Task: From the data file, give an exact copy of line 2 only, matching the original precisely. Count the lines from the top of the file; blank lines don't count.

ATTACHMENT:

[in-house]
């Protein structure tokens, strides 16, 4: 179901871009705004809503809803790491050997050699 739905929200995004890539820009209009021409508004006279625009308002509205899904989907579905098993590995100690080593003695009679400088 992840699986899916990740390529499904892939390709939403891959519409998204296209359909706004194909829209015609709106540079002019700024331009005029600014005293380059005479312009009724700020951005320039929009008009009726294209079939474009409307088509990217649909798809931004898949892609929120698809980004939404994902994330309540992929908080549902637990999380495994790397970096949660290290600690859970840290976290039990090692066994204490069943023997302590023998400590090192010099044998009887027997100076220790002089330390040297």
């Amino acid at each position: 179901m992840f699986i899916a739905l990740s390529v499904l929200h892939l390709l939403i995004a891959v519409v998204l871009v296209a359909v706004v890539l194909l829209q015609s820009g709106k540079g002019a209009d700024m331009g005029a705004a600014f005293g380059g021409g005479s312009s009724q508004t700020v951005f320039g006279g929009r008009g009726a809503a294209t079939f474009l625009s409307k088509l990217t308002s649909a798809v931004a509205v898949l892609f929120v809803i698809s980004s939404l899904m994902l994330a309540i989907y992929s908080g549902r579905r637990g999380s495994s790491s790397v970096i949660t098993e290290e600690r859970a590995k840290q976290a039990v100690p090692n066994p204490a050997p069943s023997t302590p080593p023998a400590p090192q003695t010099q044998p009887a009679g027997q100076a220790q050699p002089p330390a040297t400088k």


């Protein structure tokens, strides 16, 4: 179901871009705004809503809803790491050997050699 739905929200995004890539820009209009021409508004006279625009308002509205899904989907579905098993590995100690080593003695009679400088 992840699986899916990740390529499904892939390709939403891959519409998204296209359909706004194909829209015609709106540079002019700024331009005029600014005293380059005479312009009724700020951005320039929009008009009726294209079939474009409307088509990217649909798809931004898949892609929120698809980004939404994902994330309540992929908080549902637990999380495994790397970096949660290290600690859970840290976290039990090692066994204490069943023997302590023998400590090192010099044998009887027997100076220790002089330390040297």